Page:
Over the years, as a consultant, I've filled various roles. Two of my favorite roles, or duties, were mentoring and leading a team. I've been fortunate enough to have that opportunity more than a few times, but recently moved back out of self-employment into a salaried position to take on full time team leadership, with an emphasis on coaching and mentoring.
This is something I've wanted to do for about 5 years. When I first started thinking about this, I had already had the opportunity to co-lead a large team in a fast paced, tightly managed environment. Eventually, the stress that resulted from the tightly managed aspect of that burned me out and I fled to a lower paying job that nonetheless led to job and income stability for well over a decade, including previous tough economic downturns like the one we're presently heading into. A little over half way through that 12 and a half year period, I began seeing more turnover in the office at my client site. Lot's of young minds were streaming in under the leadership of a young manager whom I reported to for a brief time. She had a talent for finding bright minds and recruiting them and it was my joy to interact with them, find out what motivated them, and occasionally recruit them into my projects or tap their expertise. We spent a good amount of time walking around the parking lot on our breaks just talking, too.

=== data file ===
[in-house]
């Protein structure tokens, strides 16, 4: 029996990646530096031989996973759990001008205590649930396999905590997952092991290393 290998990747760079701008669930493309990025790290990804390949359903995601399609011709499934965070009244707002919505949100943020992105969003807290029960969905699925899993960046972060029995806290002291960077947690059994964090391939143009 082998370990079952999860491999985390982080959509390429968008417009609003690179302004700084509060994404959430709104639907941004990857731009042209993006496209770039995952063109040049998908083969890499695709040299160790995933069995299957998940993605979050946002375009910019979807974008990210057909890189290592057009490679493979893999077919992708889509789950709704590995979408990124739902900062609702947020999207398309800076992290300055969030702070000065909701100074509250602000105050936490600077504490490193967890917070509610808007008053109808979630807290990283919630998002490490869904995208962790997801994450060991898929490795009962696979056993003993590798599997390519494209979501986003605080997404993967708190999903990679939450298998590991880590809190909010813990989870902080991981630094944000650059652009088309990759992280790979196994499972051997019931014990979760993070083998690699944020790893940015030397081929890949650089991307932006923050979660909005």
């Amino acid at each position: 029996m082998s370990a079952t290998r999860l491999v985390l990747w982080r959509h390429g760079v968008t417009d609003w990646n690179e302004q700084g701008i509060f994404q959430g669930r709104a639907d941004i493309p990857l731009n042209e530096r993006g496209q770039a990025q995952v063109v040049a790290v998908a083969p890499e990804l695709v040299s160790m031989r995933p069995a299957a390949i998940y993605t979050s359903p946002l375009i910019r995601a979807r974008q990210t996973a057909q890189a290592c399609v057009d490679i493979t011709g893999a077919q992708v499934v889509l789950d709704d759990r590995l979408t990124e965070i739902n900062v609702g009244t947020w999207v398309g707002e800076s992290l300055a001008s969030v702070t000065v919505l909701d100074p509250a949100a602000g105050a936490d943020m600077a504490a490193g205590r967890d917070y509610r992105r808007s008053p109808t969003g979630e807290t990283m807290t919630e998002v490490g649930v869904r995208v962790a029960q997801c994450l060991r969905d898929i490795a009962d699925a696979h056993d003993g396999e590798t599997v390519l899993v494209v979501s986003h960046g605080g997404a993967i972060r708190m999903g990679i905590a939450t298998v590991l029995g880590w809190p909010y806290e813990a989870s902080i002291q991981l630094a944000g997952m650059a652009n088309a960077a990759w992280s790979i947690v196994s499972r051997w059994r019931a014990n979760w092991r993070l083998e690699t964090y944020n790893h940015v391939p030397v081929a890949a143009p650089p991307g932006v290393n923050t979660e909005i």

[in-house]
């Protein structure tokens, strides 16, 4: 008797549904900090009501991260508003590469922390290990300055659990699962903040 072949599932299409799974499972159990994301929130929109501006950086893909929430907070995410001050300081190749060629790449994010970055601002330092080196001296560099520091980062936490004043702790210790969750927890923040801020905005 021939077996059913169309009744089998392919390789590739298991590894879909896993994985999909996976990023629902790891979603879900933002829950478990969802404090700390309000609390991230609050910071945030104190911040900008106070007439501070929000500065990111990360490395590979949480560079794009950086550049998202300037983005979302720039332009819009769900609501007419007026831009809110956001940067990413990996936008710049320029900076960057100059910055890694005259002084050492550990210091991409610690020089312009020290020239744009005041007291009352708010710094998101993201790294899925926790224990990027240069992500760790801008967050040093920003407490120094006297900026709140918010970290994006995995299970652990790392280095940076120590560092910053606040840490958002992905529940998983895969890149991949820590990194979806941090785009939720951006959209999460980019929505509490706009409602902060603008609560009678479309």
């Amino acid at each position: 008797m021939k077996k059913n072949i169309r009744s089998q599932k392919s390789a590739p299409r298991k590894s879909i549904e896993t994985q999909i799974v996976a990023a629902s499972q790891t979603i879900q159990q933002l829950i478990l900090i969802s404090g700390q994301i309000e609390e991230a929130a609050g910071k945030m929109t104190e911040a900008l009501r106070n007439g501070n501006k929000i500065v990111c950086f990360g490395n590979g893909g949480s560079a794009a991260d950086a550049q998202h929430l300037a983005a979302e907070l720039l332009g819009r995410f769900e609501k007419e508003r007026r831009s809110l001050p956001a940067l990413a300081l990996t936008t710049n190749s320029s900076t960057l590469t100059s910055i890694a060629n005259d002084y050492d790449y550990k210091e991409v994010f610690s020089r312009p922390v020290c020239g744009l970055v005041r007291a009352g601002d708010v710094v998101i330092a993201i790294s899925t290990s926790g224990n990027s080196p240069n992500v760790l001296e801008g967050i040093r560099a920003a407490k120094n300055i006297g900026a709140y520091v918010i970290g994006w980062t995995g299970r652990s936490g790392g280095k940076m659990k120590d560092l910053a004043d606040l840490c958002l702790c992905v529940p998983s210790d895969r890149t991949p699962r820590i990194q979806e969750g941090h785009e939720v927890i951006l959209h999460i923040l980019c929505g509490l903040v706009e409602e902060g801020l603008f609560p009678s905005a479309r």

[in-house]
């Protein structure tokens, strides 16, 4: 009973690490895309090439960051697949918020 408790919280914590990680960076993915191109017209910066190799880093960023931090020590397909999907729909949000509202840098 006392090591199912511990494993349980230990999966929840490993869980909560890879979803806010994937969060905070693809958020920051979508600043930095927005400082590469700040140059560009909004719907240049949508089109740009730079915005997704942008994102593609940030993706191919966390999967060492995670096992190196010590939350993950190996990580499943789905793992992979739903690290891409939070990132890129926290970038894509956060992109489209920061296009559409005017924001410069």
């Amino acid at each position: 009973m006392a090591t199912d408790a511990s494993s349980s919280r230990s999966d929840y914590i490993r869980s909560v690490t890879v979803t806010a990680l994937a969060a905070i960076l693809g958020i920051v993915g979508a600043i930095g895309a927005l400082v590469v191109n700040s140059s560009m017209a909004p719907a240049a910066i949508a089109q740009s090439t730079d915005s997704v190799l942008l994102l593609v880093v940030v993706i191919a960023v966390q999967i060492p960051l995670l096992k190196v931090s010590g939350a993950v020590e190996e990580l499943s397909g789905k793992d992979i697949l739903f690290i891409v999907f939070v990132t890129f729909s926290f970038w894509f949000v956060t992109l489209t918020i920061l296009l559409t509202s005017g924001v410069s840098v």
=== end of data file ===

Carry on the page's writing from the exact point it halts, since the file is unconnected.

As a consultant, their fates were not in my hands and I didn't have the bandwidth or authority to guide their careers, and while I was certainly influential (in their words), I wished that could be my main job. As time went on, I found the role I was in suffering a sort of organizational atrophy. We went through several reorgs in short succession, and the scope of activities and expectations, along with the work-from-home change to the daily routine, deprived me of the comradery we'd enjoyed and also served to alert me to a decline in demand, within the company I served, for my technical services.
At length, I decided it was time to look for a new job. While many people looked at my resume and wanted to put me into the same sort of position I was leaving, one recruiting firm in Columbus, Ohio, looked at me as a person and picked a couple of very promising roles for me, for which I interviewed all the way to the third round for each. Ultimately, the best fit for me was the one offer I received, and now I find myself quite happy to have a new set of responsibilities, and a team brimming with young minds to guide along their career paths!
As a result of this change, the nature of what I blog about here is likely to change as well. My personal focus is migrating from technical aspects to leadership aspects. A recommendation to me from my new manager has been to obtain a copy of and read, "Turn the Ship Around!", by L. David Marquet. I highly recommend the book to anyone who wants to change the way they interact with subordinates, or the way they view being a member of a team. It takes wide adoption to realize the gains covered in the book, but there is a wealth of individually applicable advice that will help anyone in any job better enjoy, thrive and grow in their current or future occupation.
On the technical side, we're doing a lot with Azure, so I plan to share some of what I learn about that in a future piece. I'll just say for now that there's a lot to absorb and if you want to get into it, getting a Udemy or Pluralsight subscription is not a bad place to go after you consume all of the free content you can find on the internet.
To wrap up this post, I want to underscore the most valuable insight from Marquet's book: Learning is core to everything we do, so look at everything you do as a learning opportunity.